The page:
by Thomas W. Britt and Steve M. Jex
Oxford University Press, 2015
Review by Roy Sugarman, PhD on Apr 5th 2016
Workplace resilience and quality of life are continued themes in the newspapers, blogs, and certainly in the demands we see at LifeIQ and EXOS USA: we sit too much, move to little, and have adjusted our environment in such a way that food remains a toxic issue, even organic foods, as they have been modified from what we might be adapted to in evolutionary terms. The idea of thriving, namely developing resilience to the modern world, as well as balancing the demands made upon us with the capacity we possess, both in essence perceptions, is the foundation subject of this book.
Both of these authors are predictably psychologists, both academics (so you might wonder if they work for a living, I say rather tongue in cheek there), and indeed they are involved in the real world outside of academia, both in the field of developing resilience as well as dealing with occupational and health and safety concerns in their research. As good researchers do, they are quick to acknowledge the PhD students who contribute to their body of knowledge, namely Jannelle Cheung and Alison Bayne, and so I think they should be mentioned here too.
The demands of the workplace is a phrase that provokes comments: demands that we have to meet, and given stress is the imbalance or perceived imbalance between demand and capacity, to elevate capacity is essential, as is the perception of the demand required. The idea is to take a positive, proactive stance vis a vis stress and strain at work, and both learn from, and arise to take on, the challenges provided as an opportunity to overcome and then reflect on the accomplishment. In this regard, both recovery as well as seeking meaning in the workplace and the task itself are also key. Hindrance stressors is a term introduced to those obstacles that are outside of the employee's authority, power and influence and thus cannot be changed. The first part of the book identifies the stressors at work, and the second part what can be done to thrive. The third part references what can be done to recover from the demands themselves.
We spend so much time at work, most of us have no choice but to work, and for many, working is important to their world view. These issues make it critical as a source of stress that must be molded to suit our outcomes.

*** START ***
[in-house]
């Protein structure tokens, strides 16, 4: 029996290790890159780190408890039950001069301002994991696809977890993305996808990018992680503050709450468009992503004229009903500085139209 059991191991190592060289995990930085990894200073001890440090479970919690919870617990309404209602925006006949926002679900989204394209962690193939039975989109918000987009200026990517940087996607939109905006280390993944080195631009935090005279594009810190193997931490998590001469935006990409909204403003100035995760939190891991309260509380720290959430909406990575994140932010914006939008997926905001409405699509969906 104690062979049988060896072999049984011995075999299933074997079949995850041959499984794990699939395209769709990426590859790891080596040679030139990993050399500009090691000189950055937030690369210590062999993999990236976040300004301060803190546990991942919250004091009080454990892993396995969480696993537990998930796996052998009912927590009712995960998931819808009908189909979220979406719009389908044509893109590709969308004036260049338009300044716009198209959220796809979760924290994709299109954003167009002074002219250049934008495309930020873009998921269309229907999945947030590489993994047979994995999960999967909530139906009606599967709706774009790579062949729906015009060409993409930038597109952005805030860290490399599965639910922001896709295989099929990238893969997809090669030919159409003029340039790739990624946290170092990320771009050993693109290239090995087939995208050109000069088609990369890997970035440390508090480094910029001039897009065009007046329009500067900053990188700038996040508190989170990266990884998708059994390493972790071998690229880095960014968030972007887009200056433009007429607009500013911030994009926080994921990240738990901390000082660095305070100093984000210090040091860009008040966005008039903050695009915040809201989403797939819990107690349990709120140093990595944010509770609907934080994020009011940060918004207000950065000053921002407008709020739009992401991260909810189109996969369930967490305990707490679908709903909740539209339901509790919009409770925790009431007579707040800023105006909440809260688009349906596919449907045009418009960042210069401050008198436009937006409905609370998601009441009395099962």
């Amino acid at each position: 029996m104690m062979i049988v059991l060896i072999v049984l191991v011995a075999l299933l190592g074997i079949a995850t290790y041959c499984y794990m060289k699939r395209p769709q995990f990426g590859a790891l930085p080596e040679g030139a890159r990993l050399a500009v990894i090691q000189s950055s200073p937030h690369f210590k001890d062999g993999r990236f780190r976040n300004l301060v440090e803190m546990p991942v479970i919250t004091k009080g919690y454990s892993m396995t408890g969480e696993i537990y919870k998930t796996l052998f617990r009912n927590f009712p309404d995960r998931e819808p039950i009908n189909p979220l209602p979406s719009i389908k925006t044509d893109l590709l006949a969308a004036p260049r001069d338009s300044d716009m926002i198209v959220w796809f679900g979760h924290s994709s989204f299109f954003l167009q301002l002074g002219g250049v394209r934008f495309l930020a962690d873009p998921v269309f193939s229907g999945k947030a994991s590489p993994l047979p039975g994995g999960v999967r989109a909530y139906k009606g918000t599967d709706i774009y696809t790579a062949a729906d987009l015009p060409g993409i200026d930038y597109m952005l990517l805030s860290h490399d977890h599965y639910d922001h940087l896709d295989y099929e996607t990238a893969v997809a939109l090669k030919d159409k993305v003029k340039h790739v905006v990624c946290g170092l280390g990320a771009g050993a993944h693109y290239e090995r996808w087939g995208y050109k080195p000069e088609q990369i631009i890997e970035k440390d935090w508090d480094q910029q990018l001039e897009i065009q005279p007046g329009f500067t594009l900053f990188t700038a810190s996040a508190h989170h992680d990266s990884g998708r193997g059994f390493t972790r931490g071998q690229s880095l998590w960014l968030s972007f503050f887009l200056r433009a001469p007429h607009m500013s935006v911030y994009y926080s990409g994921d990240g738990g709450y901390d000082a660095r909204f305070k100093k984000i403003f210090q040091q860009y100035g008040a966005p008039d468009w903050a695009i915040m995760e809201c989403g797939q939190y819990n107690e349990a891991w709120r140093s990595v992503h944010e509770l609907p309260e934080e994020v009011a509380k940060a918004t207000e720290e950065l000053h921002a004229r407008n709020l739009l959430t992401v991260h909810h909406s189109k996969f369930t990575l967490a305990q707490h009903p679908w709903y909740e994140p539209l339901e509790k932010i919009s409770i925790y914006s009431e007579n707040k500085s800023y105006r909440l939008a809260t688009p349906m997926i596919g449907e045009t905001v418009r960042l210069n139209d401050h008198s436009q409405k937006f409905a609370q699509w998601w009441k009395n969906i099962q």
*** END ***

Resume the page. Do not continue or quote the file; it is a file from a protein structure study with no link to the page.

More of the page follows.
After briefly discussing various models of workplace stress, the authors identify four types of stressors, namely work demand stressors (vs control), interpersonal stressors, role stressors, and finally work/non-work boundary stressors. Helpful boxes now appear which detail what this means for managers, with some helpful advice. Added to this list are what are referred to as extra-organizational stressors. This is allied to the conflict with the workplace-home boundary, but in this case refers to actual issues outside of the workplace which impact on return in the workplace although they are not connected, e.g. divorce or illness and so on.
As with Hooke's Law in physics, stress within the elastic psychological, physical and behavioral limits does not result in much distortion in any of the three categories, but beyond the elastic limit, namely if we exceed certain limits, plastic changes, or strains emerge in one or more of the above categories. Anxiety, depression and frustration are three such outcomes in the behavioral sense in psychological stressors, and in the physical sense they are those you would predict, sore tummy, sleep, headache, tiredness and so on. Behavioral strains, as opposed to the psychological, are more complex, divided by the authors into four categories; productive, withdrawal, counter-productive and health behaviors. This last is an inverted relationship compared to psychological, in that health behaviors outside of the workplace now impact, such as alcohol and tobacco, as well as of course poor eating and lack of exercise. Then again there are crossover strains as seldom are we involved in only one category or subcategory in isolation, and hence there is contamination and collateral. PTSD and workplace violence are sadly possible, and together with the other strains, there is a financial cost to the company.